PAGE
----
Within the last 20 years the roads have become a lot more dangerous. Not because of less money spent on road repairs, nor is it due to more drivers present on the road at any given time. The reality of the dangers we face today have to do with technology.
You’ve likely heard the coverage over the years regarding texting and driving, but research shows that texting is not the sole distraction that drivers face in this day and age. In fact, texting wasn’t even the first. Now we use a term that encompasses any type of activity that might take a drivers attention away from paying attention to the road and their surroundings. Distracted driving can be anything where you take your eyes off the road. Applying make-up, eating breakfast, talking to a passenger, disciplining your children in the back seat. The list goes on.
Now, as car companies fill your vehicle with bells and whistles on the basis of making you more attentive to the act of driving, and providing you with amenities that are “hands-free”, we are seeing more and more accidents as the years roll on.
How do car companies contribute to distracted driving?
Does ordering a pizza from Dominos from your new Ford truck sound distracting? How about sending or receiving text messages with voice commands? Whether you use your hands or not, while driving, the distraction is still there. And regardless of how many hands-free devices and gadgets you have, we are all tempted to pull out our phone, check Facebook, start a song, etc. It’s all distraction and, according to the Center of Disease Control and Prevention, distracted driving kills nine people and injures over 1,000 people every day.
Why would an organization such as the CDC be in charge of these types of studies? Maybe our obsession with technology is more of a disease than a simple, harmless compulsion. Something to think about.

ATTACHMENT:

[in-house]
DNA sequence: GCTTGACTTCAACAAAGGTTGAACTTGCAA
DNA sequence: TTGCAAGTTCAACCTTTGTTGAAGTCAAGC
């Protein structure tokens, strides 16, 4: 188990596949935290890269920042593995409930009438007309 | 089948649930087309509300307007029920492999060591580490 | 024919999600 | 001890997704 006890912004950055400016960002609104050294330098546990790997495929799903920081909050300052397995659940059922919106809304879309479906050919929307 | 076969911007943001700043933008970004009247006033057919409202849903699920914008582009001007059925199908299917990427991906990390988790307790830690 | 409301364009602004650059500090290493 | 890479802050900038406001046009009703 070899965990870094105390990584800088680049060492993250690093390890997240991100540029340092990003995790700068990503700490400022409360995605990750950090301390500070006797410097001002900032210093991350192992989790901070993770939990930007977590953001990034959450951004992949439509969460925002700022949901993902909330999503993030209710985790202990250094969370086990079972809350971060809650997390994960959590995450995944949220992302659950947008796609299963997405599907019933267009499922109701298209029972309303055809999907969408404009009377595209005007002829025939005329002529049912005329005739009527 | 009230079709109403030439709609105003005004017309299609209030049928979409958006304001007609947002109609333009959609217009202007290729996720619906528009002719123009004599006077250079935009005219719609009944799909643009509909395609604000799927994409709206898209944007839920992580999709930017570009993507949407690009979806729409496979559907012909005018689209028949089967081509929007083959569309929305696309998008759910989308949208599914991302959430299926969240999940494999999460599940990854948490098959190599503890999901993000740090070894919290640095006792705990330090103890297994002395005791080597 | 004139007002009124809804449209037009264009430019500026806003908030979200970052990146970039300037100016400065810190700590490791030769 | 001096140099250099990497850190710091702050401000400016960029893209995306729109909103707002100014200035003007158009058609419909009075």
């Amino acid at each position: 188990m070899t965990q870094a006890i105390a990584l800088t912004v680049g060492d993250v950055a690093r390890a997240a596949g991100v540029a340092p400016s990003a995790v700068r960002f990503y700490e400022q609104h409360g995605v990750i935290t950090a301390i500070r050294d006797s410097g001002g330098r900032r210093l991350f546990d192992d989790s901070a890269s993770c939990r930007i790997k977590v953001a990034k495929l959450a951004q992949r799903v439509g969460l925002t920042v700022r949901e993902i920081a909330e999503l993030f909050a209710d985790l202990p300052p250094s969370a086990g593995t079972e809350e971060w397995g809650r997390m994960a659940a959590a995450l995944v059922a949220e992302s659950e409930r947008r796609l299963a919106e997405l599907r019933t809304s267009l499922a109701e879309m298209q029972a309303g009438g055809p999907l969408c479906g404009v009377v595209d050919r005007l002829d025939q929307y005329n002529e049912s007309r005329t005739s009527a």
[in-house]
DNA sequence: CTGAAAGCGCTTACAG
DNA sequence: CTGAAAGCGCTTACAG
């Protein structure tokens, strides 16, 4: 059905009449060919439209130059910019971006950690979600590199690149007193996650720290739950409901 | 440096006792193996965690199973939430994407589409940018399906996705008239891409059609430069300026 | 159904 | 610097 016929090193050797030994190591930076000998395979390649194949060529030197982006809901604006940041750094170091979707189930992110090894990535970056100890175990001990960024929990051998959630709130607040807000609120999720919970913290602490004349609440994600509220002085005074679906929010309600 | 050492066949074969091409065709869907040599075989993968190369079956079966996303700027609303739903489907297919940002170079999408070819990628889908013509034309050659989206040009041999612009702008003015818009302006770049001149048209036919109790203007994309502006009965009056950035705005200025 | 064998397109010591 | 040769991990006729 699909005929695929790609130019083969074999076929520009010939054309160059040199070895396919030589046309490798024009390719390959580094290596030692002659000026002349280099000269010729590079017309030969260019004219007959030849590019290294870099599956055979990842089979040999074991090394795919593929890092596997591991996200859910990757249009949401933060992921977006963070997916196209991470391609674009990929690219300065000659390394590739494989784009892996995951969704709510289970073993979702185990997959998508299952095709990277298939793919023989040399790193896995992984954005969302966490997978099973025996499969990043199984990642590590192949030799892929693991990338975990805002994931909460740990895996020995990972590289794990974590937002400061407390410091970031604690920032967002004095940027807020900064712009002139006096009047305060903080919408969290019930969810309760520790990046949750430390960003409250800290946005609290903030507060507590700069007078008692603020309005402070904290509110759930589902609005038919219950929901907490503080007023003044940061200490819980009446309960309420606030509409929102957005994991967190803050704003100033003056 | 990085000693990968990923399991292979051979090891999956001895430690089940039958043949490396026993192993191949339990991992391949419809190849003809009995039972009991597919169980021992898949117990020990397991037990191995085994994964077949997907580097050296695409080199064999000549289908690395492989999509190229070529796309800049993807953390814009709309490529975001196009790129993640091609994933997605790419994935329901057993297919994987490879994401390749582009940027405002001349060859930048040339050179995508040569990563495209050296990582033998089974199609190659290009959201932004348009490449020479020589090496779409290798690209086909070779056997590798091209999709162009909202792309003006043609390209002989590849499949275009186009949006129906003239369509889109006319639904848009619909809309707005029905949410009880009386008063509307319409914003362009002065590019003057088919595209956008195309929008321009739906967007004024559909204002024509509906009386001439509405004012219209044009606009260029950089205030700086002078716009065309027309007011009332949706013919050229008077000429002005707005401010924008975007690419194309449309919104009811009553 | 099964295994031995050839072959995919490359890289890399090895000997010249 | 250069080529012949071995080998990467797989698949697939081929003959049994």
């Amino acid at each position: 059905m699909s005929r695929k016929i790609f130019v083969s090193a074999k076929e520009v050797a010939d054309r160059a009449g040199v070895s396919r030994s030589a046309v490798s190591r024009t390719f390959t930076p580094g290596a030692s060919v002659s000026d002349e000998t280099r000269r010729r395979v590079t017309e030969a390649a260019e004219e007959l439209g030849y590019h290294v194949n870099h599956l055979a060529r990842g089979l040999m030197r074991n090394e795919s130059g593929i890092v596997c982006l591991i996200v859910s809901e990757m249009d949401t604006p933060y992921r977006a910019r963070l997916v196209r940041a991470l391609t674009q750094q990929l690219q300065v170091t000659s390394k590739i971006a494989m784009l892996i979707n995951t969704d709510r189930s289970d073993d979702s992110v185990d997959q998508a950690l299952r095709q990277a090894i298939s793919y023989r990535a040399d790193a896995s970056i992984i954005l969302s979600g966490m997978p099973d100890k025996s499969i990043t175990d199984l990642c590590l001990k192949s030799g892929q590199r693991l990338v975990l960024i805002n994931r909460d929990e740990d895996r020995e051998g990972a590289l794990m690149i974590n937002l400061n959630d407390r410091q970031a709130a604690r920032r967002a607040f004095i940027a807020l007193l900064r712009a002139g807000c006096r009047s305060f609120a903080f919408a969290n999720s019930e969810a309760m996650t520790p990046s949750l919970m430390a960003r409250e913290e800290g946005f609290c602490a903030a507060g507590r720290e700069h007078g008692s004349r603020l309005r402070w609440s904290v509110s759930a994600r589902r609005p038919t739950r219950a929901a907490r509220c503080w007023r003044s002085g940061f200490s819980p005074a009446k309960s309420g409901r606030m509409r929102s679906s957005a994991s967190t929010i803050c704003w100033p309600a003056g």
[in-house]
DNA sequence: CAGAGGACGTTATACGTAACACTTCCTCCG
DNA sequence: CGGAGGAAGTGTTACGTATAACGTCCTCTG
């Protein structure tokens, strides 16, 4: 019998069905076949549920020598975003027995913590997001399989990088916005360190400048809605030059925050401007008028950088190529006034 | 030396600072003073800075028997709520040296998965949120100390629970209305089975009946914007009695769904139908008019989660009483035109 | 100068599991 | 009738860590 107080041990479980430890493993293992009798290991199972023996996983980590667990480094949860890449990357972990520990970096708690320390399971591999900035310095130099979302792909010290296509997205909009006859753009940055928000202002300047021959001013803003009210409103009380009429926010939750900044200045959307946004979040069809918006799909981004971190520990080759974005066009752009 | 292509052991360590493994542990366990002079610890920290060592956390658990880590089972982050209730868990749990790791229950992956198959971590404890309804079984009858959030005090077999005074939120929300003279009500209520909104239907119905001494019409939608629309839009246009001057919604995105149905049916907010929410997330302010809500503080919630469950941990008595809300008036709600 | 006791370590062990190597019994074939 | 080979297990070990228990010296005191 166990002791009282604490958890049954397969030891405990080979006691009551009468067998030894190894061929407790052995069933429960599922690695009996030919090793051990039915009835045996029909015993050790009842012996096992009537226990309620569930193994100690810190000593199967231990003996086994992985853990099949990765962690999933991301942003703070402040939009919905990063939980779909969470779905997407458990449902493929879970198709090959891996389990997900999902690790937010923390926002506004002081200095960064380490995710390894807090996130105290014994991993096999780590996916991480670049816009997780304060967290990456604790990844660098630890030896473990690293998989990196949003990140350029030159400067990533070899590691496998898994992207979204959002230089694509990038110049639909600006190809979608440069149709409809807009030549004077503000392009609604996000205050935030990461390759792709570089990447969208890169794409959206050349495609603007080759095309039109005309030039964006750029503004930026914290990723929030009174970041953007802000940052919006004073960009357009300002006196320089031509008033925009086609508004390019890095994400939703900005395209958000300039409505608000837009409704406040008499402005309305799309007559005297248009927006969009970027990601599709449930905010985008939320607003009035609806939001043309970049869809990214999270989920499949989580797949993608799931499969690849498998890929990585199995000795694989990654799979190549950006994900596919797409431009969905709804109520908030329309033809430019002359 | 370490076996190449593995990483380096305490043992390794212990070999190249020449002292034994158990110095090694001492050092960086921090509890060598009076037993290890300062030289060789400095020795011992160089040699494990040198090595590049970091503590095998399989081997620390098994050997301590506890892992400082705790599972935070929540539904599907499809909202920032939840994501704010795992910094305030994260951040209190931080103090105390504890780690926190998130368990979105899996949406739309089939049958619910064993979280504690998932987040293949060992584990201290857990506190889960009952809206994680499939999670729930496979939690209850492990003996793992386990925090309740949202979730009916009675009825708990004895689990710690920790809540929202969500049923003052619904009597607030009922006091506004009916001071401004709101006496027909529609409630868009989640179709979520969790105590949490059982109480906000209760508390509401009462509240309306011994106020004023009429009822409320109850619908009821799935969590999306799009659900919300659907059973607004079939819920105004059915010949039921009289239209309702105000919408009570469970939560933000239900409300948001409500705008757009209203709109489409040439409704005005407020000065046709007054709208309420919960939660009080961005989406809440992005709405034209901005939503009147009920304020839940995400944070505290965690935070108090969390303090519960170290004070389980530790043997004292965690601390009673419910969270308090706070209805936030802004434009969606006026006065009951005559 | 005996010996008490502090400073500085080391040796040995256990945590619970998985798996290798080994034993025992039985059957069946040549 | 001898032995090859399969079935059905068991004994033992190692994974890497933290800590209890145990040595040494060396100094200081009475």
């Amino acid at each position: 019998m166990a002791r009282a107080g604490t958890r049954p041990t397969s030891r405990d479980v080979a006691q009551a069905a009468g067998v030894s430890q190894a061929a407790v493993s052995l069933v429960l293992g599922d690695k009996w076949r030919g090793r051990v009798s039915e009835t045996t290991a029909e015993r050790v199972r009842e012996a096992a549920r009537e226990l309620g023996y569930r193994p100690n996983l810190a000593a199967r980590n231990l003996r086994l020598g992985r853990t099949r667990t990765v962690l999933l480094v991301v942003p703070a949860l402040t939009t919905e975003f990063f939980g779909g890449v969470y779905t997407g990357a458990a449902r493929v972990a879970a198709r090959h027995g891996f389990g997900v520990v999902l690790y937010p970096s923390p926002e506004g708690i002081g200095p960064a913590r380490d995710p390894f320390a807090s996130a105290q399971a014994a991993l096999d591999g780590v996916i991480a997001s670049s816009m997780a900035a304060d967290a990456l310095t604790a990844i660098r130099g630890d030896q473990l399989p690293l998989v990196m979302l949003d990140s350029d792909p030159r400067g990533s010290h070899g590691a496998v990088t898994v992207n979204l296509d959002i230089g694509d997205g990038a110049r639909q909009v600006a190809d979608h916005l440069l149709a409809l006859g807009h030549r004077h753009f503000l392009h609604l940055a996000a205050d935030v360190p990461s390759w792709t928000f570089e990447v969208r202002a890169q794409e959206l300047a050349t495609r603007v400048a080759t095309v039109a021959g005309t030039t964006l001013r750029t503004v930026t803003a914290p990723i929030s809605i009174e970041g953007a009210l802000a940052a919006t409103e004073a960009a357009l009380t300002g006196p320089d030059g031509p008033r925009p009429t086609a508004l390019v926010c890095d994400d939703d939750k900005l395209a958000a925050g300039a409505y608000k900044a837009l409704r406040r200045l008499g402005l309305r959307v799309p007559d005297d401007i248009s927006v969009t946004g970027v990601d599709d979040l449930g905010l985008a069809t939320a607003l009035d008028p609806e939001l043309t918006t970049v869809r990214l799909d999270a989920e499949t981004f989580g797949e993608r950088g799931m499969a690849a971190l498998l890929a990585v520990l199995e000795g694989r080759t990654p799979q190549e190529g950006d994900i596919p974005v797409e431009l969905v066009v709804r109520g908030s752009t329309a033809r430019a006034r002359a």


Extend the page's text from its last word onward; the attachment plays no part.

What are we doing about the problem
It seems that there is nothing being done about this issue, however; U.S. Sen. Jay Rockefeller has met with some leaders in the technology and automotive sector to urge them to consider the safety aspect when developing new technology rather than just feeding our obsession of constant contact. The Senator has urged leaders to provide a way for parents to disable all non-essential functions in a car when a teenager is behind the wheel. A step in the right direction.
Action is coming, but with over 3000 deaths per year it may not be coming fast enough. Colorado recently passed a law restricting anyone from using a cell phone while driving. If caught, which has to be witnessed by an officer, you will be issued a $50 ticket. Second offense the fine raises to $100. Is this enough to start saving lives? Drunk driving is illegal, but people still do it, and people day every day as a result.
All we can do is keep voicing our concerns to the hazard of using technology while driving. Someday, when cars are fully automated, this should be a non-issue.
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